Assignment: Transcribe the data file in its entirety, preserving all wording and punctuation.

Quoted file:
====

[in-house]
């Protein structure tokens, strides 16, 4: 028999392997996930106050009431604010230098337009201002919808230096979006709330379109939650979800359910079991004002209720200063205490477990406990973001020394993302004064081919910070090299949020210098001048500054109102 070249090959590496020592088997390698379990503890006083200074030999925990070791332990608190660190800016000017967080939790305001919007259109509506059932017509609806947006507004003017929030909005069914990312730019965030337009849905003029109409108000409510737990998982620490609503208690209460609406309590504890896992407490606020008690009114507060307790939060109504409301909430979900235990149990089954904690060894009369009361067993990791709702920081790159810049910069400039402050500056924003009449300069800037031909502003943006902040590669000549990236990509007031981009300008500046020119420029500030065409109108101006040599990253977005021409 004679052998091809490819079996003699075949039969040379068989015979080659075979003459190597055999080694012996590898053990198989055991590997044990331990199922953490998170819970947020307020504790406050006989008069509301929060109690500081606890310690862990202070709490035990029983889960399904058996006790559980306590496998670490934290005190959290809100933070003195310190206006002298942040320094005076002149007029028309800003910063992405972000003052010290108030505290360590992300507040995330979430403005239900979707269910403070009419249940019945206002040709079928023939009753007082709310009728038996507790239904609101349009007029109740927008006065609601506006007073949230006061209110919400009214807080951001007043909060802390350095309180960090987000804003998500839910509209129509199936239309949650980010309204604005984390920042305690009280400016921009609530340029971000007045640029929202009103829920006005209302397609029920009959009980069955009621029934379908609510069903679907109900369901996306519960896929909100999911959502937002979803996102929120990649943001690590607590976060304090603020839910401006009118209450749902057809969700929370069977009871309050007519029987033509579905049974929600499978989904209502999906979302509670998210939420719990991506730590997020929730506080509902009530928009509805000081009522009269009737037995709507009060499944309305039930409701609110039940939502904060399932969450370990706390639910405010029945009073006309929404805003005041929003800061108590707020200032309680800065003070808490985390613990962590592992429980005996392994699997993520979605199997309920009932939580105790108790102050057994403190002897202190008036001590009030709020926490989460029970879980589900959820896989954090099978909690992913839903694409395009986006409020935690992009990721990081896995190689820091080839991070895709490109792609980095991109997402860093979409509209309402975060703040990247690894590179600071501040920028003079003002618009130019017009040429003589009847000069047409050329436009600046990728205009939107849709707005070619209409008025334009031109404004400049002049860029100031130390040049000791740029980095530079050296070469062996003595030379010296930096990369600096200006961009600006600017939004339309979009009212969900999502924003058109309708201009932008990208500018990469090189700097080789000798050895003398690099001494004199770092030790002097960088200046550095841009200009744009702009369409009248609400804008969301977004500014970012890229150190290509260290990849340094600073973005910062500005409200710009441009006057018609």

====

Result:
[in-house]
């Protein structure tokens, strides 16, 4: 028999392997996930106050009431604010230098337009201002919808230096979006709330379109939650979800359910079991004002209720200063205490477990406990973001020394993302004064081919910070090299949020210098001048500054109102 070249090959590496020592088997390698379990503890006083200074030999925990070791332990608190660190800016000017967080939790305001919007259109509506059932017509609806947006507004003017929030909005069914990312730019965030337009849905003029109409108000409510737990998982620490609503208690209460609406309590504890896992407490606020008690009114507060307790939060109504409301909430979900235990149990089954904690060894009369009361067993990791709702920081790159810049910069400039402050500056924003009449300069800037031909502003943006902040590669000549990236990509007031981009300008500046020119420029500030065409109108101006040599990253977005021409 004679052998091809490819079996003699075949039969040379068989015979080659075979003459190597055999080694012996590898053990198989055991590997044990331990199922953490998170819970947020307020504790406050006989008069509301929060109690500081606890310690862990202070709490035990029983889960399904058996006790559980306590496998670490934290005190959290809100933070003195310190206006002298942040320094005076002149007029028309800003910063992405972000003052010290108030505290360590992300507040995330979430403005239900979707269910403070009419249940019945206002040709079928023939009753007082709310009728038996507790239904609101349009007029109740927008006065609601506006007073949230006061209110919400009214807080951001007043909060802390350095309180960090987000804003998500839910509209129509199936239309949650980010309204604005984390920042305690009280400016921009609530340029971000007045640029929202009103829920006005209302397609029920009959009980069955009621029934379908609510069903679907109900369901996306519960896929909100999911959502937002979803996102929120990649943001690590607590976060304090603020839910401006009118209450749902057809969700929370069977009871309050007519029987033509579905049974929600499978989904209502999906979302509670998210939420719990991506730590997020929730506080509902009530928009509805000081009522009269009737037995709507009060499944309305039930409701609110039940939502904060399932969450370990706390639910405010029945009073006309929404805003005041929003800061108590707020200032309680800065003070808490985390613990962590592992429980005996392994699997993520979605199997309920009932939580105790108790102050057994403190002897202190008036001590009030709020926490989460029970879980589900959820896989954090099978909690992913839903694409395009986006409020935690992009990721990081896995190689820091080839991070895709490109792609980095991109997402860093979409509209309402975060703040990247690894590179600071501040920028003079003002618009130019017009040429003589009847000069047409050329436009600046990728205009939107849709707005070619209409008025334009031109404004400049002049860029100031130390040049000791740029980095530079050296070469062996003595030379010296930096990369600096200006961009600006600017939004339309979009009212969900999502924003058109309708201009932008990208500018990469090189700097080789000798050895003398690099001494004199770092030790002097960088200046550095841009200009744009702009369409009248609400804008969301977004500014970012890229150190290509260290990849340094600073973005910062500005409200710009441009006057018609």